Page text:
Two previously announced Player versus Player (PvP) modes for Watch Dogs: Ubisoft has postponed legion. The game was released on October 29, 2020, and within its first three days of launch, it sold 1.9 million digital copies, outselling its predecessor Watch Dogs 2. The expanded success of Watch Dogs Legion allows Ubisoft to build on it by improving gameplay, adding Downloadable Content (DLC), and making other updates to the game over its lifespan.
Ubisoft has previously delayed Watch Dogs: Legion patches in order to hammer out glitches before releasing the game to its fans. Since seeing a spike in revenue of the most recent version, Ubisoft is aiming to grow the series even more with several changes and new characters arriving within seven months of its release.
Ubisoft has revised its roadmap for patch Title Upgrade (TU) 4.5, which is scheduled to be released on June 1st. As a result of this decision, the Invasion and Extraction PVP modes will be delayed until August. “We want to devote more effort into solid public & private matchmaking, as we must provide you with a smooth, enjoyable PvP experience,” Ubisoft continued. The update also revealed details about patch TU 5.0, which would introduce legacy characters Aiden and Wrench to the main game, allowing players to play in the campaign mode with them.
If the delays are minor, Ubisoft builds loyalty with its fans by keeping them informed of even minor updates to their timetable. The updates arrive at a time when Ubisoft is trying to retain a positive image within its community after accusations of harassment. Although the accused persons hold high-ranking positions within the organization, the gestures pale in comparison to some of Ubisoft’s cultural issues.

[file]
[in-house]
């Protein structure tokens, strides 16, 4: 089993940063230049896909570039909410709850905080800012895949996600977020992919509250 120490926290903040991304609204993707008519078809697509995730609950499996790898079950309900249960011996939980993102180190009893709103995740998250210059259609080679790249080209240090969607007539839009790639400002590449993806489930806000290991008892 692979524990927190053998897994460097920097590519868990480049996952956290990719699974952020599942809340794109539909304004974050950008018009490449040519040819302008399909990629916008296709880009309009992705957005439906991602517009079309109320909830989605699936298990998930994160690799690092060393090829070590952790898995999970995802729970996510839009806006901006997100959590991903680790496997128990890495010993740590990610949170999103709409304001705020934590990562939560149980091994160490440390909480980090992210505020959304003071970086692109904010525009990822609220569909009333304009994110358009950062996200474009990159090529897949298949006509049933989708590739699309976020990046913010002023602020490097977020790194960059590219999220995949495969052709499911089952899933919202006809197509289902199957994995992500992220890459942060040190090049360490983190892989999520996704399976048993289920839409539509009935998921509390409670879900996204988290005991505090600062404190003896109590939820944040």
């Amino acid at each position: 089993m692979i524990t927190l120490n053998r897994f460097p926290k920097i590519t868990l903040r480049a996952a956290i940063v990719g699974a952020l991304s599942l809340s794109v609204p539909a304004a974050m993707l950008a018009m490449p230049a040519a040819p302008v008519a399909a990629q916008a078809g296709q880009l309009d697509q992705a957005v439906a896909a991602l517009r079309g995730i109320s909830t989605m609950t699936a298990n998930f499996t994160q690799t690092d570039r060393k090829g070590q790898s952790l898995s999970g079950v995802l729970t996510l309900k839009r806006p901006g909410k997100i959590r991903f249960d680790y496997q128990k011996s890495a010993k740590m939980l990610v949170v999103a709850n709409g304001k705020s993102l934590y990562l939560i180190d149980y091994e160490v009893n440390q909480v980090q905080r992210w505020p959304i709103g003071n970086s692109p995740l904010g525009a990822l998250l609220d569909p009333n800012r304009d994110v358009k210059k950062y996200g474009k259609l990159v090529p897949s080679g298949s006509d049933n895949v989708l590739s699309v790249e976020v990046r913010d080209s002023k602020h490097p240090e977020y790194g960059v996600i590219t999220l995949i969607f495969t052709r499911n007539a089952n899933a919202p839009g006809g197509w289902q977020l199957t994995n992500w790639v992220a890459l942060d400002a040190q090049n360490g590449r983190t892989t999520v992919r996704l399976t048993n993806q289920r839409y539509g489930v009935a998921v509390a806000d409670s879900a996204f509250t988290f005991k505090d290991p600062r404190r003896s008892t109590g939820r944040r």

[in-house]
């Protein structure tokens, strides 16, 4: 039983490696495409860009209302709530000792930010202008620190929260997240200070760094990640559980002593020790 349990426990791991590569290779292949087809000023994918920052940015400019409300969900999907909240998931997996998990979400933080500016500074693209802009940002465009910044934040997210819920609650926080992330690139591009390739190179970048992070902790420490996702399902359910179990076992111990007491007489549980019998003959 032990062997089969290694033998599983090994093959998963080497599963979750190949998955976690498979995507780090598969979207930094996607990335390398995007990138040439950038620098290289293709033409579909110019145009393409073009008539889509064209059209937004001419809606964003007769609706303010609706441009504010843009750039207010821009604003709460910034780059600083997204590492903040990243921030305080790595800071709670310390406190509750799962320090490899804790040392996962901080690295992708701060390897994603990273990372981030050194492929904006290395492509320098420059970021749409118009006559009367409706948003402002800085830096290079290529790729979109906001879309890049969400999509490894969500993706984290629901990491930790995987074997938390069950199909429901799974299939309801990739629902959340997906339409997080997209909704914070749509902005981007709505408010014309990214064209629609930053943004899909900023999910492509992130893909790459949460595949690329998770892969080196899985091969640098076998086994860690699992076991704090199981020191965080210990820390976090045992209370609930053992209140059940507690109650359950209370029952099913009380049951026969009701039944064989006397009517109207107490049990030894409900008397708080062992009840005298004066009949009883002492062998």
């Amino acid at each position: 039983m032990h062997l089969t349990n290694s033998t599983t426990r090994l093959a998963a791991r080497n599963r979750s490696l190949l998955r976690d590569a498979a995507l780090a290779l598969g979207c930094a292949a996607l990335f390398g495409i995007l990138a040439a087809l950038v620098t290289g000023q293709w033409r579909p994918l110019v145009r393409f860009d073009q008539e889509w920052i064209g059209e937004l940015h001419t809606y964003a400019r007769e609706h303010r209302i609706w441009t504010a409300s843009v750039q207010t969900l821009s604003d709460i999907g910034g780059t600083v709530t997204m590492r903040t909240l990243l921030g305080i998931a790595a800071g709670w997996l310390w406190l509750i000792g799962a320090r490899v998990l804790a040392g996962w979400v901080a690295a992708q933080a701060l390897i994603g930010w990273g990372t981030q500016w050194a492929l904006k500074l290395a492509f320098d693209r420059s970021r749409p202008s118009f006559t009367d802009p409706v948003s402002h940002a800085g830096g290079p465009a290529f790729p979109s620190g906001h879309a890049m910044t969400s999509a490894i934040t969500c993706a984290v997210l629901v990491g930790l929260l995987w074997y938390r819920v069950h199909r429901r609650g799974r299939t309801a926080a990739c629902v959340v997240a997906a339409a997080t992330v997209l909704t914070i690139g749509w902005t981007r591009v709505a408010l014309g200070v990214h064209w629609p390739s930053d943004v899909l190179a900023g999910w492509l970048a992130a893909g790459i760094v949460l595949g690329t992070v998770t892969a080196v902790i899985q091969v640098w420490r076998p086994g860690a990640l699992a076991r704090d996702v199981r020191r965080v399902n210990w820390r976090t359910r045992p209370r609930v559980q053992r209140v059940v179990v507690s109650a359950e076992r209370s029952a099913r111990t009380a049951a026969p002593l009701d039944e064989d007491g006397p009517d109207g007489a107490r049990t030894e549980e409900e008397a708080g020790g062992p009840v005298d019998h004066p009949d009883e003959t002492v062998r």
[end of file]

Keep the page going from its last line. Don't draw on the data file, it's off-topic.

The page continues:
Watch Dogs Legions is a common game in Ubisoft’s vast library, and it has the potential to propel the series to greater heights if it maintains its popularity over the next few years. The patch and PVP delays are unlikely to annoy rational game players, but they come at a time when the organization is under intense media scrutiny. Some fans of Ubisoft’s games believe the company risks diluting its brands, such as Assassin’s Creed, by relying on microtransactions and fantasy features that detract from the center of the game.